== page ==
For anything created more recently, your work is automatically covered under copyright upon creation, and it may not be legally possible to entirely abandon those rights. Generally, folks can license their work in a way that allows all of the same freedoms as something in the public domain would have. This includes releasing items under the Creative Commons 0 license; yes, it says “public domain,” but it’s still a license that the rightsholder offers. It’s just a license that allows all uses and waives any copyright claims.
Wikipedia offers this template for those who want to release all copyright claims to their work:
I don’t like how short this is, but I do like one thing: it calls out the fact that truly releasing something into the public domain may not be legally possible. Then it goes on to offer (essentially, license) all uses without conditions.
If that’s offered for a font, great! But! Some may say that their work can be freely used just as you would use something in the public domain, but then they contradict that in the licensing document included in the download. One of the font foundries that I’ve seen pointed out as “public domain” has this on its website:
Fonts that you can use for anything, without paying anything, and without first asking my permission, even for any sort of commercial project.
Please do not ask permission, because it is already given. Just take and enjoy!
Sounds great, right? But this in the license document text file included in the ZIP:
Permission is hereby granted, free of charge, to any person obtaining a copy of this software and associated documentation files (the “Software”), to deal in the Software without restriction, including without limitation the rights to use, copy, modify, merge, publish, distribute, sublicense, and/or sell copies of the Software, and to permit persons to whom the Software is furnished to do so, subject to the following conditions:
The above copyright notice and this permission notice shall be included in all copies or substantial portions of the Software.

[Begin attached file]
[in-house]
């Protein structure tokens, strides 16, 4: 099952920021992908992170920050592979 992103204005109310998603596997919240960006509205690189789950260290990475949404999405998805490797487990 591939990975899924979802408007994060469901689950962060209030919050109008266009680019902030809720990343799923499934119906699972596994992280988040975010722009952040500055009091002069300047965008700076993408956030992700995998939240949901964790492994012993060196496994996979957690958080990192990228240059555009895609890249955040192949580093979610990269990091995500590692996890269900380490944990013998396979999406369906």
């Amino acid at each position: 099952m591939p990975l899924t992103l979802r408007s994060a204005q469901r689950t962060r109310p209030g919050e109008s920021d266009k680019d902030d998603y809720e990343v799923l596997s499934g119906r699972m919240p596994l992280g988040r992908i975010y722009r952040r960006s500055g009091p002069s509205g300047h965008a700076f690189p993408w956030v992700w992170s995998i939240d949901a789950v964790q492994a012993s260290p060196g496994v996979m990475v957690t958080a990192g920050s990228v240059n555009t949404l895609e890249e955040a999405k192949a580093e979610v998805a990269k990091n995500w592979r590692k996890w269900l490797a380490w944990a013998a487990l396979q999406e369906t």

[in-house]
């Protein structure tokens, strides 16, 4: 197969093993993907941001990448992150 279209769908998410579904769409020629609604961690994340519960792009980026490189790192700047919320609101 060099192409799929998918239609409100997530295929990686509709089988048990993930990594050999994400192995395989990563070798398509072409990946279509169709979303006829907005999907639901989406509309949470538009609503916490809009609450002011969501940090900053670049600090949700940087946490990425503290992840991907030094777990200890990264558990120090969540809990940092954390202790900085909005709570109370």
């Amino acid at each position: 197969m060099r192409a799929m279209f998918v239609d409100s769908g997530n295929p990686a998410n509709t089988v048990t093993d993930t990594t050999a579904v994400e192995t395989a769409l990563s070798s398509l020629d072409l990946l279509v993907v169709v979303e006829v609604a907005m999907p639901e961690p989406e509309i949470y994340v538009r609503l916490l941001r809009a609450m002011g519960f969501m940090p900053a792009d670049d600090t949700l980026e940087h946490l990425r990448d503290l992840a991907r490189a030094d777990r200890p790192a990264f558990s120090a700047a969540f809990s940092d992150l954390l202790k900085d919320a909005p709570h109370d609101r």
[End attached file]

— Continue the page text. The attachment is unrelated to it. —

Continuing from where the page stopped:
Which also makes this a NO. Just like the Apache License and SIL OFL, there’s a requirement to include the same license document with any derivative version you make. Marketplaces won’t allow you to include it, and if you sell it on your own, you’d have to allow anyone who licenses it from you to resell or redistribute as-is, or to make their own derivative versions of your work.
You can make a derivative alphabet set made from any font released under the Apache License or the SIL OFL, which covers most fonts in the Google Fonts collection. BUT. That derivative version has to be redistributed under the same license. You can’t sell them in most marketplaces due to the requirement that you sell/distribute under the same Apache or SIL license, and if you sell them in your own shop, including the required license document means that anyone else can resell or redistribute your work.
You might be able to sell an alphabet set made from a font that’s “released to the public domain,” but you’d want to make sure to read any and all license documents included with that font. Make sure that there isn’t a requirement like the one noted above, where derivative works have to include the same free-use license document.
You may be able to sell a derivative work under a new license, if you can find a font that’s been licensed under CC0 or has been released clearly in writing from any copyright claims (including releasing “into the public domain”) … as long as that release of rights is clearly written, you have done your due diligence research to ensure that the person releasing the work in this way is the true owner of the rights, and there are no restrictions, requirements, or surprise license documents included in the ZIP dictating that your derivative work be released in any specific way or under any specific license. But be aware, there are VERY few fonts licensed this way.
Thoughts? Questions? Thoroughly-researched disagreements? Lay ’em on me!